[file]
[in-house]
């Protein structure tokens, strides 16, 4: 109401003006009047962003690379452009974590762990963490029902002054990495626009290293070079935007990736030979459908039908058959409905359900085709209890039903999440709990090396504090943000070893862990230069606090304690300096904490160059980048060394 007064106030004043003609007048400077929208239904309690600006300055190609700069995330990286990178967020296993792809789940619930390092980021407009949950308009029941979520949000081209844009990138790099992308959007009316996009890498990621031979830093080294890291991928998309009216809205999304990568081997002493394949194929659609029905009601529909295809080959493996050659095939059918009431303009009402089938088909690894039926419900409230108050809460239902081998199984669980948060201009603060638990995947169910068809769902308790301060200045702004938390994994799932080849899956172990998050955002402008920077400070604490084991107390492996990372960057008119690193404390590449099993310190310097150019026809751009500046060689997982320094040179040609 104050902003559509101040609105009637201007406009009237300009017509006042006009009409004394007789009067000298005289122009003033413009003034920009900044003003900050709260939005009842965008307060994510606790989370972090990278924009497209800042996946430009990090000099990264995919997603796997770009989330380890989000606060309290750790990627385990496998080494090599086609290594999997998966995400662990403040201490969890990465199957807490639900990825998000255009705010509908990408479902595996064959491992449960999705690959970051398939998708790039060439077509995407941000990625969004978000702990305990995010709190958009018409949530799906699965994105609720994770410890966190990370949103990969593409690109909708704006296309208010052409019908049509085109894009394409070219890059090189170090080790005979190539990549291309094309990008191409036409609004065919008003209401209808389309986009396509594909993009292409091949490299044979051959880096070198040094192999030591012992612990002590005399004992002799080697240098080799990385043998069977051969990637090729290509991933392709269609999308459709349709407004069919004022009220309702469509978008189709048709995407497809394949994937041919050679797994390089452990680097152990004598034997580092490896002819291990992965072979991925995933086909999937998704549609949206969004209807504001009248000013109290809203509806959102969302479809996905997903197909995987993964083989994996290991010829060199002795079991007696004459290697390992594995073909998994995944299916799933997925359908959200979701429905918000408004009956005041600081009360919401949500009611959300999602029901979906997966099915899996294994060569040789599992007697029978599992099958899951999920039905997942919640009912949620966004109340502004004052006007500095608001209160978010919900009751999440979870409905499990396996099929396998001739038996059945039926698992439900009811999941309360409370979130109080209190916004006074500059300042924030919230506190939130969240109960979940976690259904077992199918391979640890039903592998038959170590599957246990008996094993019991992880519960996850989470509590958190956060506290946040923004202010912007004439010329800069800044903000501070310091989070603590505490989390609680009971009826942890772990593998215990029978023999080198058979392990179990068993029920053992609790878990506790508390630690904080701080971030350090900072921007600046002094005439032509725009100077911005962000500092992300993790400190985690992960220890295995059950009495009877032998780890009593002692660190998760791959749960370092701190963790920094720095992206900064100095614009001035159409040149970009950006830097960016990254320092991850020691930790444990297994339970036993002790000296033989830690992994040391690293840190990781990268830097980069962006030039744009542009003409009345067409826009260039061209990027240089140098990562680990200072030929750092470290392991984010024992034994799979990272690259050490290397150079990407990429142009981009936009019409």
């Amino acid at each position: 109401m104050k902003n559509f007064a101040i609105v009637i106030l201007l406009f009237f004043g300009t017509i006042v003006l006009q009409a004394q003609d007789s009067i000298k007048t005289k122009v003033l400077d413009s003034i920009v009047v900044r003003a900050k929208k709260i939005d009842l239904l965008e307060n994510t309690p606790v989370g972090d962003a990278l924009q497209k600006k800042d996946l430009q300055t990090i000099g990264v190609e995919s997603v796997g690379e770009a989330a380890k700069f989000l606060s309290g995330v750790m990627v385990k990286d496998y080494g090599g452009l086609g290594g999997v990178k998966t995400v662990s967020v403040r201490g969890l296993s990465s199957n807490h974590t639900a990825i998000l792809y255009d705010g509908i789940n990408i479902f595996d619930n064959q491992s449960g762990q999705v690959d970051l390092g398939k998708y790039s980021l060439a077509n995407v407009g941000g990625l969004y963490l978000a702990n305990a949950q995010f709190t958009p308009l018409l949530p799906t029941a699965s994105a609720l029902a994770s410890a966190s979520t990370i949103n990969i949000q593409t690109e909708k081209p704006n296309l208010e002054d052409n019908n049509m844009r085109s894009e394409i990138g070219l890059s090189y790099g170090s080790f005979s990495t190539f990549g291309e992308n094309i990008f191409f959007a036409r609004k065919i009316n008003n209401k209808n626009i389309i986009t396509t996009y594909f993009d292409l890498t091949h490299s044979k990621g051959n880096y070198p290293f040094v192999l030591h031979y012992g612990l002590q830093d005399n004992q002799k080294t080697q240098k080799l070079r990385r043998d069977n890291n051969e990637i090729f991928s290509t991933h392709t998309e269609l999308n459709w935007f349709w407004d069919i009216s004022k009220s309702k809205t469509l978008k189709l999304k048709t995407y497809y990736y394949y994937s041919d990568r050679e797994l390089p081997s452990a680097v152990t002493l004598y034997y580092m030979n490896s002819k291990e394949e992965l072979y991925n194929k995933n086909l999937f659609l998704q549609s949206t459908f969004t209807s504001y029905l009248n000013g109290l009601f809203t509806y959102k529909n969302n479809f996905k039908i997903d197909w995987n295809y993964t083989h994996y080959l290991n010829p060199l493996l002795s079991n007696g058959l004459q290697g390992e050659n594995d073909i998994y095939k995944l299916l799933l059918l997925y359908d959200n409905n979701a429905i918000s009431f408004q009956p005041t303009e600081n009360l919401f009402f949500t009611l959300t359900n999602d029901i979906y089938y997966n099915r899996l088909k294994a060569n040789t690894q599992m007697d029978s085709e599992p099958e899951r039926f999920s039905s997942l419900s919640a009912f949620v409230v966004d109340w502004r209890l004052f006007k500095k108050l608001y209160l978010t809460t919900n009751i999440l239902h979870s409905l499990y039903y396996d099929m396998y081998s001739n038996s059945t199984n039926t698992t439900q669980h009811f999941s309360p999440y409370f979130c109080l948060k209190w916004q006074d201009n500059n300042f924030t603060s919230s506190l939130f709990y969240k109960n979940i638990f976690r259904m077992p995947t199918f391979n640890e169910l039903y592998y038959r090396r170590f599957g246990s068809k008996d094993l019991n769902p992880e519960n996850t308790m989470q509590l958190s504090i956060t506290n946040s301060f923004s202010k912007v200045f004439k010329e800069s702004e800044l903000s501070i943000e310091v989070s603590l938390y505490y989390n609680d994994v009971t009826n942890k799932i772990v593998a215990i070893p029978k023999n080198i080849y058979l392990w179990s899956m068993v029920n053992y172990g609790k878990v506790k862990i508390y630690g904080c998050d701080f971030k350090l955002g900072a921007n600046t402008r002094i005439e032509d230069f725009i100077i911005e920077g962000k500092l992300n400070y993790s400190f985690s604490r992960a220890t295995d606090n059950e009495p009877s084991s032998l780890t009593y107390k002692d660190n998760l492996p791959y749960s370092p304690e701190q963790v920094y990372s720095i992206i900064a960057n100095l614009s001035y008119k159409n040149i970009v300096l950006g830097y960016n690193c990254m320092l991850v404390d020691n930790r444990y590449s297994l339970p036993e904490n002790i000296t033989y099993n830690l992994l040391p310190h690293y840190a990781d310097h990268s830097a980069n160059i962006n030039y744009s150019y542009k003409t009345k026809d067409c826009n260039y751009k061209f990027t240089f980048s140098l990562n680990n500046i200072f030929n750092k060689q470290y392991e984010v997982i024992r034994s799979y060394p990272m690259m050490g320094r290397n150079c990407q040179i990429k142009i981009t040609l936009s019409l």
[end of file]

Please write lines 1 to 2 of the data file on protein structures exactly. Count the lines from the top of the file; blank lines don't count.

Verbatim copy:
[in-house]
């Protein structure tokens, strides 16, 4: 109401003006009047962003690379452009974590762990963490029902002054990495626009290293070079935007990736030979459908039908058959409905359900085709209890039903999440709990090396504090943000070893862990230069606090304690300096904490160059980048060394 007064106030004043003609007048400077929208239904309690600006300055190609700069995330990286990178967020296993792809789940619930390092980021407009949950308009029941979520949000081209844009990138790099992308959007009316996009890498990621031979830093080294890291991928998309009216809205999304990568081997002493394949194929659609029905009601529909295809080959493996050659095939059918009431303009009402089938088909690894039926419900409230108050809460239902081998199984669980948060201009603060638990995947169910068809769902308790301060200045702004938390994994799932080849899956172990998050955002402008920077400070604490084991107390492996990372960057008119690193404390590449099993310190310097150019026809751009500046060689997982320094040179040609 104050902003559509101040609105009637201007406009009237300009017509006042006009009409004394007789009067000298005289122009003033413009003034920009900044003003900050709260939005009842965008307060994510606790989370972090990278924009497209800042996946430009990090000099990264995919997603796997770009989330380890989000606060309290750790990627385990496998080494090599086609290594999997998966995400662990403040201490969890990465199957807490639900990825998000255009705010509908990408479902595996064959491992449960999705690959970051398939998708790039060439077509995407941000990625969004978000702990305990995010709190958009018409949530799906699965994105609720994770410890966190990370949103990969593409690109909708704006296309208010052409019908049509085109894009394409070219890059090189170090080790005979190539990549291309094309990008191409036409609004065919008003209401209808389309986009396509594909993009292409091949490299044979051959880096070198040094192999030591012992612990002590005399004992002799080697240098080799990385043998069977051969990637090729290509991933392709269609999308459709349709407004069919004022009220309702469509978008189709048709995407497809394949994937041919050679797994390089452990680097152990004598034997580092490896002819291990992965072979991925995933086909999937998704549609949206969004209807504001009248000013109290809203509806959102969302479809996905997903197909995987993964083989994996290991010829060199002795079991007696004459290697390992594995073909998994995944299916799933997925359908959200979701429905918000408004009956005041600081009360919401949500009611959300999602029901979906997966099915899996294994060569040789599992007697029978599992099958899951999920039905997942919640009912949620966004109340502004004052006007500095608001209160978010919900009751999440979870409905499990396996099929396998001739038996059945039926698992439900009811999941309360409370979130109080209190916004006074500059300042924030919230506190939130969240109960979940976690259904077992199918391979640890039903592998038959170590599957246990008996094993019991992880519960996850989470509590958190956060506290946040923004202010912007004439010329800069800044903000501070310091989070603590505490989390609680009971009826942890772990593998215990029978023999080198058979392990179990068993029920053992609790878990506790508390630690904080701080971030350090900072921007600046002094005439032509725009100077911005962000500092992300993790400190985690992960220890295995059950009495009877032998780890009593002692660190998760791959749960370092701190963790920094720095992206900064100095614009001035159409040149970009950006830097960016990254320092991850020691930790444990297994339970036993002790000296033989830690992994040391690293840190990781990268830097980069962006030039744009542009003409009345067409826009260039061209990027240089140098990562680990200072030929750092470290392991984010024992034994799979990272690259050490290397150079990407990429142009981009936009019409």